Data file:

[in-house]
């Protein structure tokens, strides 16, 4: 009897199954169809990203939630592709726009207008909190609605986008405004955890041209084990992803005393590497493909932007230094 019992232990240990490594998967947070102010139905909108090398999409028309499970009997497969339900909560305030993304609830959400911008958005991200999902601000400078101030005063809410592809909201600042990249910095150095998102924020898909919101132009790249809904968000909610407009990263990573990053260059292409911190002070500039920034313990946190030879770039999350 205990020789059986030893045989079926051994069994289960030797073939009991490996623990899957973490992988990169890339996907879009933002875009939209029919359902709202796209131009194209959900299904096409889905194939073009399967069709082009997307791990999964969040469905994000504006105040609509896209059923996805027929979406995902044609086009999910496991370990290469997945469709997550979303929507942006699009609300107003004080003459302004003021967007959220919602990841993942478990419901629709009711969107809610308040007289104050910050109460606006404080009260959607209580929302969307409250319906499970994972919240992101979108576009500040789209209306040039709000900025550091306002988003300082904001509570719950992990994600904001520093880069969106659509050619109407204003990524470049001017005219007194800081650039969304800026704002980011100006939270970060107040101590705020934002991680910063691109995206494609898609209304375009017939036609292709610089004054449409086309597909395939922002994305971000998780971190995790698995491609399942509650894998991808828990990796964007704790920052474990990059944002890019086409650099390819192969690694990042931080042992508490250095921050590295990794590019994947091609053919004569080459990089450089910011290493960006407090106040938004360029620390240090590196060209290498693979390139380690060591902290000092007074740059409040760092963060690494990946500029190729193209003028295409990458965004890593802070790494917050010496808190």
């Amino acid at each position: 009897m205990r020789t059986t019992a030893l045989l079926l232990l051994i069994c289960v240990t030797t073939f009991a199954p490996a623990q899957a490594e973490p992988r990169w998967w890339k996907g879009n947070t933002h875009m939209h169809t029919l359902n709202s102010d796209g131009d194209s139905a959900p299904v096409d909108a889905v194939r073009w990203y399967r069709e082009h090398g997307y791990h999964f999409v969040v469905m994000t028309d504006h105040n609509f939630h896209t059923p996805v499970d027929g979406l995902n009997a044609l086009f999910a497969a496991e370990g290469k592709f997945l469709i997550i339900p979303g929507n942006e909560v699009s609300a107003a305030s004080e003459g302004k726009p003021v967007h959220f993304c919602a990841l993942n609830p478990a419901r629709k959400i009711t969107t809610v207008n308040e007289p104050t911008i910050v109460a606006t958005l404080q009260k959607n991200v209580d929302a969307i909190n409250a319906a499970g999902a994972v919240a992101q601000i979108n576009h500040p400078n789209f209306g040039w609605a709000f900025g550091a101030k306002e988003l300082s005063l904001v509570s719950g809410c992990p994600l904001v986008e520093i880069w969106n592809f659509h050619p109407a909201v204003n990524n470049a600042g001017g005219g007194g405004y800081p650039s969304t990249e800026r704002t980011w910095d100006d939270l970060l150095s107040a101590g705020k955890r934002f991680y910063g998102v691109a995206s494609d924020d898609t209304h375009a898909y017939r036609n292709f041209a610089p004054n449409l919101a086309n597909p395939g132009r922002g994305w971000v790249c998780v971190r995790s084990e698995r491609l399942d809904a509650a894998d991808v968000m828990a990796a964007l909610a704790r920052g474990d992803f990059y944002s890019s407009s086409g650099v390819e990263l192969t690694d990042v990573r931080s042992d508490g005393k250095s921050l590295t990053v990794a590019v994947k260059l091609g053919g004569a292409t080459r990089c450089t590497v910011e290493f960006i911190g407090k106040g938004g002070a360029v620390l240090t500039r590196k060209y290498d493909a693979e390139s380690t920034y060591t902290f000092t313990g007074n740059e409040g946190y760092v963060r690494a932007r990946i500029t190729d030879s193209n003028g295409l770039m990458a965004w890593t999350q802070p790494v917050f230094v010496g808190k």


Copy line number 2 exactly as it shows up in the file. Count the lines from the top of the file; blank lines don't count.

């Protein structure tokens, strides 16, 4: 009897199954169809990203939630592709726009207008909190609605986008405004955890041209084990992803005393590497493909932007230094 019992232990240990490594998967947070102010139905909108090398999409028309499970009997497969339900909560305030993304609830959400911008958005991200999902601000400078101030005063809410592809909201600042990249910095150095998102924020898909919101132009790249809904968000909610407009990263990573990053260059292409911190002070500039920034313990946190030879770039999350 205990020789059986030893045989079926051994069994289960030797073939009991490996623990899957973490992988990169890339996907879009933002875009939209029919359902709202796209131009194209959900299904096409889905194939073009399967069709082009997307791990999964969040469905994000504006105040609509896209059923996805027929979406995902044609086009999910496991370990290469997945469709997550979303929507942006699009609300107003004080003459302004003021967007959220919602990841993942478990419901629709009711969107809610308040007289104050910050109460606006404080009260959607209580929302969307409250319906499970994972919240992101979108576009500040789209209306040039709000900025550091306002988003300082904001509570719950992990994600904001520093880069969106659509050619109407204003990524470049001017005219007194800081650039969304800026704002980011100006939270970060107040101590705020934002991680910063691109995206494609898609209304375009017939036609292709610089004054449409086309597909395939922002994305971000998780971190995790698995491609399942509650894998991808828990990796964007704790920052474990990059944002890019086409650099390819192969690694990042931080042992508490250095921050590295990794590019994947091609053919004569080459990089450089910011290493960006407090106040938004360029620390240090590196060209290498693979390139380690060591902290000092007074740059409040760092963060690494990946500029190729193209003028295409990458965004890593802070790494917050010496808190």